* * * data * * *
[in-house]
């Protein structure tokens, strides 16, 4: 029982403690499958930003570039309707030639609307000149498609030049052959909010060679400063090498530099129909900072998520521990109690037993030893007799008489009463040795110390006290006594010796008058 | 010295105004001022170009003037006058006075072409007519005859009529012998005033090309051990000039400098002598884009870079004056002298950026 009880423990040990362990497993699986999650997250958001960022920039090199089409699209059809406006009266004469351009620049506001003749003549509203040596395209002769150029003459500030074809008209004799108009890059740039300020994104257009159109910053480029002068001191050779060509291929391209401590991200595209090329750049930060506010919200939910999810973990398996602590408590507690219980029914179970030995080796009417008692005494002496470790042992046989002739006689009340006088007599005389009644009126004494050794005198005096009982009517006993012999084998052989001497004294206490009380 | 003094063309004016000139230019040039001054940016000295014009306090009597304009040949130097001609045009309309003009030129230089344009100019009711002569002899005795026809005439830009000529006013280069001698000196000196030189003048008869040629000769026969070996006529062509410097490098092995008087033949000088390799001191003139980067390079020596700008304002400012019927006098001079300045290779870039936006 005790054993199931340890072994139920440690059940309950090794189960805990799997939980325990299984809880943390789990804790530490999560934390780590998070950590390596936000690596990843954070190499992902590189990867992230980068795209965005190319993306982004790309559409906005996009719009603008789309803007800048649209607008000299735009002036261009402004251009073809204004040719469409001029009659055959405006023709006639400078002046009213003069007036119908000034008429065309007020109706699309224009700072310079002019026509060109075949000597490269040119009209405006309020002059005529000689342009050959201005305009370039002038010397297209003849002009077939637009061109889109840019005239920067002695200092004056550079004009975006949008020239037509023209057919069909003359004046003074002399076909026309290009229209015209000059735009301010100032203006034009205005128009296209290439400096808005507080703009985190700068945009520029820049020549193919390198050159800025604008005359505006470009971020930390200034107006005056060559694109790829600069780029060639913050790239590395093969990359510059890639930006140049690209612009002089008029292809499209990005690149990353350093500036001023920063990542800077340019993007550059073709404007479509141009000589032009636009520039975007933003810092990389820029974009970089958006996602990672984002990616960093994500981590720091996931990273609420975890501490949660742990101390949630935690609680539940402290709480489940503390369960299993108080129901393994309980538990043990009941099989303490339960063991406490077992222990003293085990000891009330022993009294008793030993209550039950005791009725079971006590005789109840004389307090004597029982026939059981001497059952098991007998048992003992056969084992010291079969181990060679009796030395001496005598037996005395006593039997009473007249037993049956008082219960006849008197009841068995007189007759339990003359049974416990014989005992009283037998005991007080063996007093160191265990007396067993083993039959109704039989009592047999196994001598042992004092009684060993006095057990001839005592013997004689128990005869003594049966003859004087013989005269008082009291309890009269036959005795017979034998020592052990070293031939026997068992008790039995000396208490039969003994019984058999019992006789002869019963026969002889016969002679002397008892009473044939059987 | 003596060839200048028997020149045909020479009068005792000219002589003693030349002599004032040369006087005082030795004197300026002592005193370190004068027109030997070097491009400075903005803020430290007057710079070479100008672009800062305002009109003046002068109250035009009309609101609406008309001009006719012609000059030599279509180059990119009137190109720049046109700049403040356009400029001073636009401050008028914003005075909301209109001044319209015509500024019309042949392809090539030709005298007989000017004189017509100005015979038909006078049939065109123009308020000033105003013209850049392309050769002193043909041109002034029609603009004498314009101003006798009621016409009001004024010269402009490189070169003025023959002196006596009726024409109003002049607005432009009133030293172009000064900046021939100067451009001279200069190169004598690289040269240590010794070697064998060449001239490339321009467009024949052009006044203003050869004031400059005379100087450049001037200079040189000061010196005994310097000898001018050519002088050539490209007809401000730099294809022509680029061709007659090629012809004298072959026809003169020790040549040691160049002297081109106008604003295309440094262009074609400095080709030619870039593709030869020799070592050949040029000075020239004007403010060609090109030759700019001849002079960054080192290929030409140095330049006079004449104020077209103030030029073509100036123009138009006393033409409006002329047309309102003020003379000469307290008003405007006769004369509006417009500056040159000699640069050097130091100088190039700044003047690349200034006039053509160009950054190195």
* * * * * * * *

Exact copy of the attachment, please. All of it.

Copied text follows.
[in-house]
């Protein structure tokens, strides 16, 4: 029982403690499958930003570039309707030639609307000149498609030049052959909010060679400063090498530099129909900072998520521990109690037993030893007799008489009463040795110390006290006594010796008058 | 010295105004001022170009003037006058006075072409007519005859009529012998005033090309051990000039400098002598884009870079004056002298950026 009880423990040990362990497993699986999650997250958001960022920039090199089409699209059809406006009266004469351009620049506001003749003549509203040596395209002769150029003459500030074809008209004799108009890059740039300020994104257009159109910053480029002068001191050779060509291929391209401590991200595209090329750049930060506010919200939910999810973990398996602590408590507690219980029914179970030995080796009417008692005494002496470790042992046989002739006689009340006088007599005389009644009126004494050794005198005096009982009517006993012999084998052989001497004294206490009380 | 003094063309004016000139230019040039001054940016000295014009306090009597304009040949130097001609045009309309003009030129230089344009100019009711002569002899005795026809005439830009000529006013280069001698000196000196030189003048008869040629000769026969070996006529062509410097490098092995008087033949000088390799001191003139980067390079020596700008304002400012019927006098001079300045290779870039936006 005790054993199931340890072994139920440690059940309950090794189960805990799997939980325990299984809880943390789990804790530490999560934390780590998070950590390596936000690596990843954070190499992902590189990867992230980068795209965005190319993306982004790309559409906005996009719009603008789309803007800048649209607008000299735009002036261009402004251009073809204004040719469409001029009659055959405006023709006639400078002046009213003069007036119908000034008429065309007020109706699309224009700072310079002019026509060109075949000597490269040119009209405006309020002059005529000689342009050959201005305009370039002038010397297209003849002009077939637009061109889109840019005239920067002695200092004056550079004009975006949008020239037509023209057919069909003359004046003074002399076909026309290009229209015209000059735009301010100032203006034009205005128009296209290439400096808005507080703009985190700068945009520029820049020549193919390198050159800025604008005359505006470009971020930390200034107006005056060559694109790829600069780029060639913050790239590395093969990359510059890639930006140049690209612009002089008029292809499209990005690149990353350093500036001023920063990542800077340019993007550059073709404007479509141009000589032009636009520039975007933003810092990389820029974009970089958006996602990672984002990616960093994500981590720091996931990273609420975890501490949660742990101390949630935690609680539940402290709480489940503390369960299993108080129901393994309980538990043990009941099989303490339960063991406490077992222990003293085990000891009330022993009294008793030993209550039950005791009725079971006590005789109840004389307090004597029982026939059981001497059952098991007998048992003992056969084992010291079969181990060679009796030395001496005598037996005395006593039997009473007249037993049956008082219960006849008197009841068995007189007759339990003359049974416990014989005992009283037998005991007080063996007093160191265990007396067993083993039959109704039989009592047999196994001598042992004092009684060993006095057990001839005592013997004689128990005869003594049966003859004087013989005269008082009291309890009269036959005795017979034998020592052990070293031939026997068992008790039995000396208490039969003994019984058999019992006789002869019963026969002889016969002679002397008892009473044939059987 | 003596060839200048028997020149045909020479009068005792000219002589003693030349002599004032040369006087005082030795004197300026002592005193370190004068027109030997070097491009400075903005803020430290007057710079070479100008672009800062305002009109003046002068109250035009009309609101609406008309001009006719012609000059030599279509180059990119009137190109720049046109700049403040356009400029001073636009401050008028914003005075909301209109001044319209015509500024019309042949392809090539030709005298007989000017004189017509100005015979038909006078049939065109123009308020000033105003013209850049392309050769002193043909041109002034029609603009004498314009101003006798009621016409009001004024010269402009490189070169003025023959002196006596009726024409109003002049607005432009009133030293172009000064900046021939100067451009001279200069190169004598690289040269240590010794070697064998060449001239490339321009467009024949052009006044203003050869004031400059005379100087450049001037200079040189000061010196005994310097000898001018050519002088050539490209007809401000730099294809022509680029061709007659090629012809004298072959026809003169020790040549040691160049002297081109106008604003295309440094262009074609400095080709030619870039593709030869020799070592050949040029000075020239004007403010060609090109030759700019001849002079960054080192290929030409140095330049006079004449104020077209103030030029073509100036123009138009006393033409409006002329047309309102003020003379000469307290008003405007006769004369509006417009500056040159000699640069050097130091100088190039700044003047690349200034006039053509160009950054190195």